Downsizing Guide

Financial Savings • Reduce Effort on Upkeep • Better Use of Space

Downsizing Guide from The Hofmann Home Group

When is the Right Time to Downsize?

Assuming your current home no longer fits the lifestyle you want or the income and energy you have, you should look for something more suitable, and your search for a new home should definitely reflect that.

Asking the right questions to figure out your needs and goals is the perfect first step to preparing for the huge life event downsizing can become.

3 Planning Strategies

Imagine the Long-Term

Think about what you could do with the extra financial savings moving would award you in the long run.

Do Some Work on your Psyche and Identity

Many people still buy into the “bigger-is-better” appeal of large homes, which can cause reservations about scaling back. To combat these beliefs, look at the freeing benefits a smaller space offers.

Examine Your Financial Situation

Determine a reasonable amount to spend on a purchase or rent and begin researching options within your budget. Moving in and of itself requires an organized process, but when the space you’re moving into is more confined than you’re used to, you will face additional challenges. To be as prepared as possible, I have provided the following tips to help you.

Moving boxes

Fun Fact: On average, an American house contains 300,000 items!

Woman on Garden Porch
Family playing soccer
Moving boxes
Seniors in Real Estate Office
Downsizing the living room

10 Downsizing Tips

Tip #1: Start Early

Give yourself plenty of time for this process, because it will inevitably take longer than you expect. Take your time, and don’t try to sort through your entire house in one day or weekend. A few weeks to a couple months is a more realistic timeline. Take it one room at a time, and take breaks throughout. If you aren’t rushed, you’ll find downsizing to be much less stressful.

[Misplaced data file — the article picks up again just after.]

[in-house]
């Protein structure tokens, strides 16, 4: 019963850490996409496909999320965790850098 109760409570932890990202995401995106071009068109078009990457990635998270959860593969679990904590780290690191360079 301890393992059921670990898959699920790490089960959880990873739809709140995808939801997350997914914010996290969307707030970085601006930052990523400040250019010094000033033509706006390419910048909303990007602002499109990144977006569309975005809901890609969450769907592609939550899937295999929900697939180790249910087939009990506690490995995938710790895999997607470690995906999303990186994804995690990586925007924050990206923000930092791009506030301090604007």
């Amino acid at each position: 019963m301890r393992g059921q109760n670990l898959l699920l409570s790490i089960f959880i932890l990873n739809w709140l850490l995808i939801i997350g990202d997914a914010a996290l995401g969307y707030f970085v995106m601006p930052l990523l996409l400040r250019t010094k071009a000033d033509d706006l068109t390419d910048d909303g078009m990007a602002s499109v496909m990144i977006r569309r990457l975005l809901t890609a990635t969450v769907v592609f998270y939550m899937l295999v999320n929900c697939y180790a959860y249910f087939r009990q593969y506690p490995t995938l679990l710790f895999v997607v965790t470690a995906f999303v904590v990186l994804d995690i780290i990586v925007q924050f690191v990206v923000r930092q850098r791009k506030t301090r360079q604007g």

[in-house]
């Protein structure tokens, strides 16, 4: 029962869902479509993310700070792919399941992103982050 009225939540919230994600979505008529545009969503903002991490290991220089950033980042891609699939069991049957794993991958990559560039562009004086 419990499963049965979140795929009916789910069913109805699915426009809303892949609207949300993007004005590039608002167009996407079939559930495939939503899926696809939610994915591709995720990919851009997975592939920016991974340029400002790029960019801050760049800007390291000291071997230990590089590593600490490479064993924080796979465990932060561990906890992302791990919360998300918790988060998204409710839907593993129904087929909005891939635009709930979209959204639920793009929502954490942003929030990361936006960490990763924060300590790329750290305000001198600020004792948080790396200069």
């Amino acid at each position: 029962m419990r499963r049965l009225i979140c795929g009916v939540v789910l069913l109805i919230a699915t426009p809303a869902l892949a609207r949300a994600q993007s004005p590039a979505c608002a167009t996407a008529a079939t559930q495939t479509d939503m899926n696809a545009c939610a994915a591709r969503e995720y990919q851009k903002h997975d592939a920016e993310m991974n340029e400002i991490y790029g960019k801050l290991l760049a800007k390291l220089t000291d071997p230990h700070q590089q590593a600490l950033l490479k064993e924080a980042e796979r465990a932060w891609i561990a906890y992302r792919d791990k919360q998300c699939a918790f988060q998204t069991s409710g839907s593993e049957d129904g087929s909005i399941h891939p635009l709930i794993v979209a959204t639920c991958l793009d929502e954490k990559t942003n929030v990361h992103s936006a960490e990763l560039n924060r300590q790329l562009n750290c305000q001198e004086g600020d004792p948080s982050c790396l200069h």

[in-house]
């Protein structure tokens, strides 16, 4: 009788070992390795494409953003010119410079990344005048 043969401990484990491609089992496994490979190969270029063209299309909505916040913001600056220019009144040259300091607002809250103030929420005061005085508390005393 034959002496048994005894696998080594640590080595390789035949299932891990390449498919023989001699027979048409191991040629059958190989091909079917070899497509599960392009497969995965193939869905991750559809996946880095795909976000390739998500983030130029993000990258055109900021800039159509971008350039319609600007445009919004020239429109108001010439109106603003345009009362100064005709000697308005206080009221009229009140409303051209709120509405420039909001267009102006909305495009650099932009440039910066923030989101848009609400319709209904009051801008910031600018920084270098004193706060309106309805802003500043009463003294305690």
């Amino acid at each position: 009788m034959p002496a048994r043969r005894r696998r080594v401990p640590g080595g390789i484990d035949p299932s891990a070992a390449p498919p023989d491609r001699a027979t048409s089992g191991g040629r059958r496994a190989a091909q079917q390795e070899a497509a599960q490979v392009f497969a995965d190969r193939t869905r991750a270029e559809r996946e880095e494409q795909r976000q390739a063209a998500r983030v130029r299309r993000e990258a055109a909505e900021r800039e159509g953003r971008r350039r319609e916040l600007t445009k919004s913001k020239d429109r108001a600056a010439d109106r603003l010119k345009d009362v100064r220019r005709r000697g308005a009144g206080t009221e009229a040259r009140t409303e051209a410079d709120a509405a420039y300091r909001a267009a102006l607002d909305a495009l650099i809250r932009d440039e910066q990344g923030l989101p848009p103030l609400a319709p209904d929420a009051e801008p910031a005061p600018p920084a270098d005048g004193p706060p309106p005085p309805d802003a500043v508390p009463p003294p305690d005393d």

Tip #2: Start Small

You probably already have a couple of things in mind to toss out in the kitchen or garage, but avoid diving into such a big room at the very beginning. You have years and years of things to sort through. Start in an area with little emotional attachment. The laundry room or linen closet are good options. Understand your needs. If you’re moving into a two-bedroom house, four sets of sheets should be plenty. The rest can go.

Tip #3: Eliminate Rooms You Won’t Have in Your New Home

If you’re moving to a condo, apartment, or retirement community, you might not have a den or additional bedrooms. Nearly everything in those spaces will need to be sold, donated, tossed, or relocated to other rooms. These areas might also have good items for consignment; nice office furniture and outdoor tools are more valuable than old sofas or mattresses.

Tip #4: Get Rid of Duplicates

You’ll find this is especially true in your kitchen. You have two or three spatulas and ladles; a couple of oversized stock pots; four different sized cookie sheets; a blender, a food processor, a coffee grinder, and a nut chopper. Now’s the time to reduce the clutter. If you’re feeling wary of handing off that second roasting pan because you use it every Christmas (but at no other time during the year), consider giving it to a child or grandchild who can bring it over for the holiday and take it home when they leave.

Downsize your kitchen
Moving boxes

Tip #5: Only Make Yes Or No Piles – No Maybes

When you’re going through years of belongings, some things are going to tug at your heartstrings, and you’ll be tempted to make a third pile of things to keep if you have space. Don’t fall for it. You’ll end up with a Maybe pile that’s bigger than either of the other two, and you haven’t really made any progress in sorting, just moved it across the room. Take a hard look at every item you pick up. If you use it regularly or expect to in your new home, keep it. If it’s been sitting in a closet or on a shelf for a year or more, it’s time to let it go.

Tip #6: Reduce Collections

Creatively It can be hard to let go of a lifetime collection of porcelain dolls or snow globes from all your vacations, but they will eat up a lot of space or else end up stored in a box where you’ll never see them. Instead, pick a couple to keep and take high-resolution photos of the rest, then have them made into a photo book that can sit on your coffee table or mantle. You and guests will be able to enjoy them without the clutter. There are also tech tools or websites that will convert those boxes of photo negatives to digital.